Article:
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Did you know? Being healthy and active are important—for you and for the people who depend on you. If you are overweight and inactive, you are more likely to get:
  • Type 2 diabetes (high blood sugar)
  • Heart disease
  • High blood pressure
  • Stroke
  • Breast or colon cancer.

You can improve your health if you Move More and Eat Better!

Illustration of three women walking outdoors


Sisters Together: Move More, Eat Better is a program for Black women to help you maintain a healthy weight by being active and making healthy food choices. This booklet gives you tips on how to get moving, how to prepare healthy, tasty meals, and how to eat right when you’re on the go.

Why Move
More and
Eat Better?
Being active and making smart food choices is good for your health. But that’s not the only reason to move more and eat better. You can:
  • Have more energy
  • Reduce stress
  • Relieve boredom or depression
  • Look good in stylish clothes
  • Feel better about yourself
  • Set a good example for your family.

Tips on Moving More Physical activity doesn't have to be a chore. You can "sneak" it into your day, a few minutes at a time. To get a total of at least 30 minutes of activity most days, try making these small changes in your daily routine:
  • Get off the bus or subway one stop early and walk the rest of the way.
  • Take the stairs instead of the elevator.
  • Take 2 or 3 short walking breaks at work each day.
  • Walk around the house while you talk on a cordless phone.
It’s never too late to start moving more. Physical activity can help you manage health problems like arthritis, osteoporosis (bone loss), and heart disease. It can help:
  • Keep your arms, legs, and body flexible
  • Keep your bones and muscles strong
  • Keep your heart and lungs healthy
  • Control high blood sugar, especially if you lose weight
  • Let you keep living in your own home without help.
There are even things you can do around the house, like getting up to change the TV channel instead of using the remote control, or lifting weights (you can even use two soup cans as hand weights), or dancing to the radio. Try stretching and deep breathing—they’re relaxing and help keep you from feeling stiff. Stretch slowly and only as far as feels comfortable. Hold each stretch for 8 to 10 seconds without bouncing.
NOTE: If you have diabetes, high blood pressure, heart disease, osteoporosis, or obesity, or you are over 50, check with your doctor before starting an exercise program.
Physical activity can be a social occasion. If you can, be active with a friend or a group—that way, you can cheer each other on, have company while you exercise, and feel safer when you’re outdoors.There are lots of ways to be active that are free or low-cost. You can:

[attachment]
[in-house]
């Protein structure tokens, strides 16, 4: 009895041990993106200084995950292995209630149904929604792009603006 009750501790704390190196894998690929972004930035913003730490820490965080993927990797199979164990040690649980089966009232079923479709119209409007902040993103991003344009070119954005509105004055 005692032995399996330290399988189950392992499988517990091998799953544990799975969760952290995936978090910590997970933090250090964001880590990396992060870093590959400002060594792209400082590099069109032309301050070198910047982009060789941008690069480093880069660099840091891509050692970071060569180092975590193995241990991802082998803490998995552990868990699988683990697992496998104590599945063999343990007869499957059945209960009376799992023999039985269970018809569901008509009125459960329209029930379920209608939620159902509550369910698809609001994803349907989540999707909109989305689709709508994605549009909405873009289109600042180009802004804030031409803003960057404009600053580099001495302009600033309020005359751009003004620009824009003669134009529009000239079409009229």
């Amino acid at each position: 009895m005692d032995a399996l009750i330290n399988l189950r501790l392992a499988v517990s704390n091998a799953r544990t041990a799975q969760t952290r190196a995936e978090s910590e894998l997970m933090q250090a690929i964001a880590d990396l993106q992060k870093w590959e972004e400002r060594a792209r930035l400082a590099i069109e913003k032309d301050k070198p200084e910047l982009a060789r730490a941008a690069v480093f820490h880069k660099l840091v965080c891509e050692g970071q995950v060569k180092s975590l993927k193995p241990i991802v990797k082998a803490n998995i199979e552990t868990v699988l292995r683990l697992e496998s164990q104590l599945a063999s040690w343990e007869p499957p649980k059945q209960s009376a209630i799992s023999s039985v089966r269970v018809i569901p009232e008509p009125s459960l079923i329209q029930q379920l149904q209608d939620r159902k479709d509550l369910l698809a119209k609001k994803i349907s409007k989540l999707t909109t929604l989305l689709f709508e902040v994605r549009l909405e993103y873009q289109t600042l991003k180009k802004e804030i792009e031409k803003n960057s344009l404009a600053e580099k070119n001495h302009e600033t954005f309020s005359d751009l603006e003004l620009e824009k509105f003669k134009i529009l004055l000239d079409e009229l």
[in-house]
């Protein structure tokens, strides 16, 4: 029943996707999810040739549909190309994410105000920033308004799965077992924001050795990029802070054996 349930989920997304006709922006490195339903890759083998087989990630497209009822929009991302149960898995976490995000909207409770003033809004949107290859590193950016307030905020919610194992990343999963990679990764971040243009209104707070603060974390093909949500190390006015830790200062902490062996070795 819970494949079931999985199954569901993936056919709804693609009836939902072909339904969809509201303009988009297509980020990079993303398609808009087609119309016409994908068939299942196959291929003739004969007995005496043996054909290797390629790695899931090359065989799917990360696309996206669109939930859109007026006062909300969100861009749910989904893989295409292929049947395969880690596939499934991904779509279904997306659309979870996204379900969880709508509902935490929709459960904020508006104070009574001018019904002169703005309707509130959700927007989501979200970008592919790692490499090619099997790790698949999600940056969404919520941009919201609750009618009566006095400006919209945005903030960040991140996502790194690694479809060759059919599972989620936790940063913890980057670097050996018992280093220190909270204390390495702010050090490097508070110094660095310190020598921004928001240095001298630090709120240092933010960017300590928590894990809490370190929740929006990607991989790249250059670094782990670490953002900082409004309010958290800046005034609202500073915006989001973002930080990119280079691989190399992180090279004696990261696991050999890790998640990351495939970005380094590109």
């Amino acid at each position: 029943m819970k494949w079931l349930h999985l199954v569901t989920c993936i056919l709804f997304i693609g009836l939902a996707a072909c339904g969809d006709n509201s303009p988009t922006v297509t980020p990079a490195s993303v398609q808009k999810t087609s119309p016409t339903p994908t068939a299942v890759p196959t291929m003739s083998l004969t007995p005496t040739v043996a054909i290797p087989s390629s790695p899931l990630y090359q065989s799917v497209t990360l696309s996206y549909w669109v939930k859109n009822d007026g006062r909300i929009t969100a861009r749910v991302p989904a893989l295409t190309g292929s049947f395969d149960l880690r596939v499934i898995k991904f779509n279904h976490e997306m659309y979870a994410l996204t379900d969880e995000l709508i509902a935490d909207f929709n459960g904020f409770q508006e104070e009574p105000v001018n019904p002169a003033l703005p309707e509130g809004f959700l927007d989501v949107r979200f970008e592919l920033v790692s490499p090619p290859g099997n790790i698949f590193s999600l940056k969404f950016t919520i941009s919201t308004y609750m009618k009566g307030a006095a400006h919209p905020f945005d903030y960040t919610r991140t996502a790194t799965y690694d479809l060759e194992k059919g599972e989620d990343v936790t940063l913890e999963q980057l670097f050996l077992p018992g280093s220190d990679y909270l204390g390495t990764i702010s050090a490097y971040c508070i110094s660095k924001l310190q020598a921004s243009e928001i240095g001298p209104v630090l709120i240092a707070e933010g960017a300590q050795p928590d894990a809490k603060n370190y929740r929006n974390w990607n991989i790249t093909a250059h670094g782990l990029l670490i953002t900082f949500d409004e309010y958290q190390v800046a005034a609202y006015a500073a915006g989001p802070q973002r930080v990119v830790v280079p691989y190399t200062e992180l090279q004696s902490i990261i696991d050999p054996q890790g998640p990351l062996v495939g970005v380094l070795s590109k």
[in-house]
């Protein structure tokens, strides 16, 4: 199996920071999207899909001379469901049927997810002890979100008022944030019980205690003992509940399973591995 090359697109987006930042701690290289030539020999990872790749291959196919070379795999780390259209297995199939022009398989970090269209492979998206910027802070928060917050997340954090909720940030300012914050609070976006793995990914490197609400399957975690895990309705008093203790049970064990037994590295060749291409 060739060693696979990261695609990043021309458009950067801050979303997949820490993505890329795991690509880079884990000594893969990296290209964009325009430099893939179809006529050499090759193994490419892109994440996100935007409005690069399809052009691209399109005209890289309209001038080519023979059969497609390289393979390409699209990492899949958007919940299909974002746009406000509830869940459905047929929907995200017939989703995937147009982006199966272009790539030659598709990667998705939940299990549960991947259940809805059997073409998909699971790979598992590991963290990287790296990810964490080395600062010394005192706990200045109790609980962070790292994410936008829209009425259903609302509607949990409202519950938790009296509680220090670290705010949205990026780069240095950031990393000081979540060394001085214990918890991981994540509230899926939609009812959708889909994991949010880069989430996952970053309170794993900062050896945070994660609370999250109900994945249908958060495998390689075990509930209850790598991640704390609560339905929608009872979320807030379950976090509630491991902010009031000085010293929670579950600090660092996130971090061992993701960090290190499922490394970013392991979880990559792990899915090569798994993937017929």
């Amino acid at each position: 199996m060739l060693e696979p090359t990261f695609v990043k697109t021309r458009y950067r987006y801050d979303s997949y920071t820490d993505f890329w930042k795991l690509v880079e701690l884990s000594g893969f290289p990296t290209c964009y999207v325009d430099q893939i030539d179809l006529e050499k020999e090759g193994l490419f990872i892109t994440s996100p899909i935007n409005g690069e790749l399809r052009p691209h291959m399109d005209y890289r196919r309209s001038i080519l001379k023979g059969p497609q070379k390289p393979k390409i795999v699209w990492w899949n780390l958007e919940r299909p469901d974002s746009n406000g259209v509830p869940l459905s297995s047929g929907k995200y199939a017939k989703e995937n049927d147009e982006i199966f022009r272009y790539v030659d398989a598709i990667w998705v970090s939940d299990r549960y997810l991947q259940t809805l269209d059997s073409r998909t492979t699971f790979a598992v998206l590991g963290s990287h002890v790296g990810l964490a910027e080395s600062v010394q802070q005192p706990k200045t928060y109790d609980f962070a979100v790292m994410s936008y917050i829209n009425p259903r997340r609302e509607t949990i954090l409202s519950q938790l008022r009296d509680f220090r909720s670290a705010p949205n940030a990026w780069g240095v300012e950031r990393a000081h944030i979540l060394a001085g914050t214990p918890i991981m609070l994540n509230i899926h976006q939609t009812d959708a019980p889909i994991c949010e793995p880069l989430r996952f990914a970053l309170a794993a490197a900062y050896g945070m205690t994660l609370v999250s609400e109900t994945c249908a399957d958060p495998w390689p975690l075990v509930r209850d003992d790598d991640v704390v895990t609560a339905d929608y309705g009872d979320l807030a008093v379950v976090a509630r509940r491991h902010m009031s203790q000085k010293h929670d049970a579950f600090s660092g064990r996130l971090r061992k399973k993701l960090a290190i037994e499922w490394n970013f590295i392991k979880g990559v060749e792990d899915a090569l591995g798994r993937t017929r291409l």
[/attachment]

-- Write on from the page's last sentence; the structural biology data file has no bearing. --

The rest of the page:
• Find a local school track where you can walk
  • Walk around a mall before the stores open
  • Go for a stroll in a local park
  • Join a recreation center near your home or church
  • Start a small garden in your yard, in a community garden, or in a window box.

Illustration of woman pushing her son in a whellbarrow

Tips on
Eating a mixture of fruit, vegetables, and protein each day is key to a healthy lifestyle. Try these tips to eat better, stay healthy, save time, and stretch your food budget:
  • Start the day with breakfast.
  • Cook enough to last. Casseroles, meat loaf, and whole cooked chicken can feed your family for several days. Leftovers save time and money! (Be sure to freeze or refrigerate leftovers right away to keep them safe to eat.)
  • Protein is important to your health as you age. Try kidney or butter beans. Beans are loaded with protein and cost less than meat.
  • Buy frozen or canned vegetables (no salt added) and canned fruit packed in juice. They are just as good for you as fresh produce but won’t go bad.
  • Choose nonfat or low-fat milk, yogurt, and cheese.
  • Choose whole-grain foods more often.
  • Don’t let soda, fruit-flavored drinks, or other sweets crowd out healthy foods.
  • Drink eight 8-ounce glasses of water (the size of a household measuring cup) every day.
  • If your nearby store doesn’t have the foods you want, go to another store that has more choices. Start a weekly shopping carpool, share the cost of a taxi with friends, or ask a relative or neighbor for a ride.
    Tip: If you can’t digest lactose, the sugar found in milk and foods made with milk, try products made for people with lactose intolerance. Or try yogurt, which may be easier to digest than milk. You can also get the calcium your body needs by eating dark leafy vegetables like collard greens and kale, calcium-fortified juice and bread, and canned fish with soft bones (like salmon).


Image of the Nutrition Facts food labelFood labels help you make smart choices. But they can be confusing. Here are some quick tips:*

Serving Size: All the information on a food label is based on the serving size. Be careful—one serving may be much smaller than you think! Compare what you eat to the serving size on the label.

Calories: Most women need to eat about 1,600 calories per day, with no more than 30 percent (about 480 calories) from total fat.**

% Daily Value: This tells you whether a food is high or low in nutrients. Foods that have more than 20 percent daily value of a nutrient are high. Foods that have 5 percent or less are low.

Saturated Fat: Saturated fat is the least healthy kind of fat. Compare labels on similar foods and try to choose foods with a lower % Daily Value of saturated fat.**

Sodium: Salt contains sodium. High sodium intake is linked to higher blood pressure. Look for labels that say “low-sodium.”

TIP: Many food labels say “low-fat,” “reduced fat,” or “light.” That doesn’t always mean the food is low in calories. Sometimes nonfat or low-fat muffins or desserts have added sugar. Remember, calories do count!